Juneau Public Market is back and in person this year

Kayla Simpson, Miguel Cordero and Mary Landes, members of Juneau Teens for Change sell treats and homemade goods at the 2017 Public Market. (Photo by Adelyn Baxter/KTOO)
Kayla Simpson, Miguel Cordero and Mary Landes, members of Juneau Teens for Change sell treats and homemade goods at the 2017 Public Market. (Photo by Adelyn Baxter/KTOO)

Juneau Public Market is back. This year, the event is being held in person Nov. 26–28 at Centennial Hall and the Juneau Arts and Culture Center. 

It’s one of the biggest events of the year, where people get their Christmas presents and support artists from throughout the state. About 140 vendors from across Alaska and the West Coast are currently signed up.

Last year, the market was online only and about 35 vendors participated. 

Peter Metcalfe, the organizer of Juneau Public Market, started planning for an in-person public market earlier this year before the delta surge. When city officials moved Juneau’s risk level to high, he needed to adjust the event to meet the city’s mitigation strategies, which say that indoor events can have a maximum of 20 people, unless everyone is fully vaccinated. 

So in order to hold the event in person, everyone is required to be fully vaccinated and wear a mask. There are no exceptions to the vaccination requirement. 

That means children 11 or younger who are currently ineligible for the vaccine wouldn’t be able to go. An FDA panel recently recommended the Pfizer vaccine for children ages 5-11, but it is not authorized yet. And even if it is authorized next week, those children wouldn’t be able to be fully vaccinated before the event.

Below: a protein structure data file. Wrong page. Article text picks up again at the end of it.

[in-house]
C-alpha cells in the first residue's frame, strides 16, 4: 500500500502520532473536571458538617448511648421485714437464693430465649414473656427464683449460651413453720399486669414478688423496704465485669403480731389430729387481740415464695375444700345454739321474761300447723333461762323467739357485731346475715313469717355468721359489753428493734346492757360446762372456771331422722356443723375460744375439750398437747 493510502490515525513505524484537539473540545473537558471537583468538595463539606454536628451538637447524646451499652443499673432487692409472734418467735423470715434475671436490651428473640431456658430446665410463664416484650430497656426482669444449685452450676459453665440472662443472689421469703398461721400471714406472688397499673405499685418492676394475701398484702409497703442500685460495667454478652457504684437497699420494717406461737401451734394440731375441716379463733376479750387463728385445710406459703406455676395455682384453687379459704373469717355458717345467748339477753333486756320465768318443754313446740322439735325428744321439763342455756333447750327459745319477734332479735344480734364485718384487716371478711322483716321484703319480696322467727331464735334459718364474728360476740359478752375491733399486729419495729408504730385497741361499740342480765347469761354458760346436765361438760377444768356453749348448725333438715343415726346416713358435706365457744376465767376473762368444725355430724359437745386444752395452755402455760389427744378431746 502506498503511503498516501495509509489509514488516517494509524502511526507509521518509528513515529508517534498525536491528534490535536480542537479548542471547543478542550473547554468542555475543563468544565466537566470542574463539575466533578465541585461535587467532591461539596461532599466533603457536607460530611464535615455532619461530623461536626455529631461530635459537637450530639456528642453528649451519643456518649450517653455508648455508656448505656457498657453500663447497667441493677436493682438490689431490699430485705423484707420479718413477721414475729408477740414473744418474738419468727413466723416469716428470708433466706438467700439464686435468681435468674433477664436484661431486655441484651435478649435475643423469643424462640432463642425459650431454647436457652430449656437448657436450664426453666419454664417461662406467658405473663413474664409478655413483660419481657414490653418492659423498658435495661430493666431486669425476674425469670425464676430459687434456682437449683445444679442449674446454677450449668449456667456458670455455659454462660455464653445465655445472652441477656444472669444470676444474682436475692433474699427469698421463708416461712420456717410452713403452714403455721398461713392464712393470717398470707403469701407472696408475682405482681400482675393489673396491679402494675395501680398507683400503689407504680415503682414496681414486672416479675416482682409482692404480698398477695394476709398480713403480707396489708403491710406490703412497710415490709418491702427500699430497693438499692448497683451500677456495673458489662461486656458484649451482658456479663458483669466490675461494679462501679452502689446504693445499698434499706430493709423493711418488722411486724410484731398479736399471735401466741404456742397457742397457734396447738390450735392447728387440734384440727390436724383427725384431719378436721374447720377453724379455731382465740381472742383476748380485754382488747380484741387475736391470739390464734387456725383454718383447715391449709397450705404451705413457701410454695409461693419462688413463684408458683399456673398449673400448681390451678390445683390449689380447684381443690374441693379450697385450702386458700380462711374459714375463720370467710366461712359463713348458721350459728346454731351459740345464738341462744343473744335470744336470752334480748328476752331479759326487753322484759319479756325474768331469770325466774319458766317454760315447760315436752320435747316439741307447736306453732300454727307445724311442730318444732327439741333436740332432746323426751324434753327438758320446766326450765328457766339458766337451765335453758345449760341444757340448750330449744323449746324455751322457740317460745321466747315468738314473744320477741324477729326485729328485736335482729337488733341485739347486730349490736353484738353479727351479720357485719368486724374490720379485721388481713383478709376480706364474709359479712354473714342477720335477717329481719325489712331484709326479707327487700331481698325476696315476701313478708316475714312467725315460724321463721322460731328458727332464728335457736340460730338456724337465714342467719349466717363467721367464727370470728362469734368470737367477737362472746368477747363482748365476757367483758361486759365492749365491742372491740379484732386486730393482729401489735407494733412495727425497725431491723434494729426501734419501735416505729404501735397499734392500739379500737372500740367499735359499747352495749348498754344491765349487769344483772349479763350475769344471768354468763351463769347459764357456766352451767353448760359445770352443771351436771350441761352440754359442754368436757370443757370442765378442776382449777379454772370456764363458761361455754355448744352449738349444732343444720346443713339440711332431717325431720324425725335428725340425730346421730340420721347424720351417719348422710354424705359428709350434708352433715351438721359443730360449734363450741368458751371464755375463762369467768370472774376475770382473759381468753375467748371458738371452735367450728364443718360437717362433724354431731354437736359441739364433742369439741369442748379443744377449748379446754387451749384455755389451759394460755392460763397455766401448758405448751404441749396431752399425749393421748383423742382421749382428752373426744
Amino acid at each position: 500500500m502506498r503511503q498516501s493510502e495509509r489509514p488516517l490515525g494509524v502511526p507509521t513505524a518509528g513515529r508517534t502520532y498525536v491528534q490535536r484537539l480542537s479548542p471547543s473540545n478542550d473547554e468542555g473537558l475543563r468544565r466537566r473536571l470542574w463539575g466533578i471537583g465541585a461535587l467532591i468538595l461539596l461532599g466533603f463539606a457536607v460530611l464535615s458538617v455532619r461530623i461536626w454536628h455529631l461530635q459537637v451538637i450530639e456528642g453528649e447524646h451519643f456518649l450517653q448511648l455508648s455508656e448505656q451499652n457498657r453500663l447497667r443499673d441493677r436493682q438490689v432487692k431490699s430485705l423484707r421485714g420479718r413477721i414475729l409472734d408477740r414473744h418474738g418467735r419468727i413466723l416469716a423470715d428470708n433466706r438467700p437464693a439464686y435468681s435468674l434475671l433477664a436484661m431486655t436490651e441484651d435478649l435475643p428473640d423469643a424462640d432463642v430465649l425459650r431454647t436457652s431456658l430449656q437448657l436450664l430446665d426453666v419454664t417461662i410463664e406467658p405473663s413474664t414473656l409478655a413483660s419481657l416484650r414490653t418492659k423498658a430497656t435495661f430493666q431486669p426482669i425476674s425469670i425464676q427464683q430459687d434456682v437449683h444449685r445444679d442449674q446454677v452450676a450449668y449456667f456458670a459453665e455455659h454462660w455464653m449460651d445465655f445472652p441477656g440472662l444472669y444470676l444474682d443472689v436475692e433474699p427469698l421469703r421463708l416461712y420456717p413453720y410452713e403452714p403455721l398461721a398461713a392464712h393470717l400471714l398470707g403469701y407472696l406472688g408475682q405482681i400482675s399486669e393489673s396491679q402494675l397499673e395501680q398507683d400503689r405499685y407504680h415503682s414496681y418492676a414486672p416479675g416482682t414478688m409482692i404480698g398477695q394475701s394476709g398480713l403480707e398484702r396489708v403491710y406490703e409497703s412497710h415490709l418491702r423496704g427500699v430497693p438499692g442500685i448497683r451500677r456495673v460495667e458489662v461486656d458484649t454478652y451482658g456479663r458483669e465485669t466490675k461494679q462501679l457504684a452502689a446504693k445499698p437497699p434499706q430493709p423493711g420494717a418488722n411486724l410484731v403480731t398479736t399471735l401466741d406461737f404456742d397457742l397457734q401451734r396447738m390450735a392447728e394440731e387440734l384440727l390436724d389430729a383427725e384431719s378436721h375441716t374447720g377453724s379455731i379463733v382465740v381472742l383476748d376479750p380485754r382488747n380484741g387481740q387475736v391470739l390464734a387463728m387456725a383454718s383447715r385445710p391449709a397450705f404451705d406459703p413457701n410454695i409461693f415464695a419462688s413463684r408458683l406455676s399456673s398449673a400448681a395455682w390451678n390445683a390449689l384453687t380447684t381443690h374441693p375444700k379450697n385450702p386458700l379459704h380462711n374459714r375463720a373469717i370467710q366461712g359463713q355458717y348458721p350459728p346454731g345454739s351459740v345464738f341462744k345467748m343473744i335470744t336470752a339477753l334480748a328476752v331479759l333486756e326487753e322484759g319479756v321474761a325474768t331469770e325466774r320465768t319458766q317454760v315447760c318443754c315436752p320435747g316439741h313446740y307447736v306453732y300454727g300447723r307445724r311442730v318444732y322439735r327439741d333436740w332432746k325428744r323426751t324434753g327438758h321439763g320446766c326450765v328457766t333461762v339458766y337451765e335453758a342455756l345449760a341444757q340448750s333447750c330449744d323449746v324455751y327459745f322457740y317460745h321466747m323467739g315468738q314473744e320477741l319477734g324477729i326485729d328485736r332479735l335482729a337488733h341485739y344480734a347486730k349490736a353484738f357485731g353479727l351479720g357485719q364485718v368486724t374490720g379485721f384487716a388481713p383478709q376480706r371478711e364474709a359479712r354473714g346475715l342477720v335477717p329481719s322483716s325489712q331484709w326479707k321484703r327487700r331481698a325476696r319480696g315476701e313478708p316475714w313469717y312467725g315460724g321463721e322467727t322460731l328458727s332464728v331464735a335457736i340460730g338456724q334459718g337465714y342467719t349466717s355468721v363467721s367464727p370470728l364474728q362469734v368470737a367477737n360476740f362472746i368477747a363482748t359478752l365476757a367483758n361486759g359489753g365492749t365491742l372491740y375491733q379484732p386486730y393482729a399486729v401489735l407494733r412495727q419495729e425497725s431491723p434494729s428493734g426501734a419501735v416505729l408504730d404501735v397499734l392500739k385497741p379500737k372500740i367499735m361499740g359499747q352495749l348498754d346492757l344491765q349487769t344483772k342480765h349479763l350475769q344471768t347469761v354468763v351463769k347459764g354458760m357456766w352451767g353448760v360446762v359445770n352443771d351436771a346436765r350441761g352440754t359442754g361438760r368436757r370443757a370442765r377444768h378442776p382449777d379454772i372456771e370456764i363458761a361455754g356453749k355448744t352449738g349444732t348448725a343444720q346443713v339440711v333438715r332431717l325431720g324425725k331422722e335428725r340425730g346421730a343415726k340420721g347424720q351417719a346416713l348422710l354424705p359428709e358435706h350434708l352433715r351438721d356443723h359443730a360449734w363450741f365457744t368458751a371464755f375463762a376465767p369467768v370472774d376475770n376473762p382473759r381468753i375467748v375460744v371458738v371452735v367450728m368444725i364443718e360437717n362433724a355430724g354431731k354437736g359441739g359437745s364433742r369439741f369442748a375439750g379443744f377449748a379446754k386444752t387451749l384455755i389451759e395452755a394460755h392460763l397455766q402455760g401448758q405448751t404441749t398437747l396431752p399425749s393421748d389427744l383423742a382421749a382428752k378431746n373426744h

People can only take their masks off when they are eating in the food court and they will have to be socially distanced. 

“This is nothing we’ve chosen to do,” Metcalfe said. “However, we are dedicated to public health and we would not hold this event if we thought it could be a, you know, mass spreading event of any sort.”

To prove vaccination status, people can either bring their vaccination cards or have a picture of it on their phones. 

Metcalfe said about a dozen vendors have withdrawn because they aren’t vaccinated, or they want to avoid crowds for COVID-19 safety. 

There will be people checking vaccination status at the doors of the event. Once they are checked in, people can pay for entry and get a wristband. The wristband has to be cut off to be removed, so it can’t be given to someone else.

Overall, Metcalfe is optimistic about the event and wants to bring back some celebration of the holidays.

“This is a first step in returning to normal,” Metcalfe said. “And we hope that in the succeeding year, 2022, we’ll be able to open all our venues and be back to normal.”

To be fully vaccinated before the public market, you would need a single dose or second dose of a vaccine by Nov. 11.

Correction: This story has been updated to include Peter Metcalfe’s full name and role at Juneau Public Market.

Lyndsey Brollini

Local News Reporter, KTOO

Member support ensures trusted, fact-based news is always available for you when you need it. Support your reliable news source today. Donate to KTOO.

Read next

Site notifications
Update notification options
Subscribe to notifications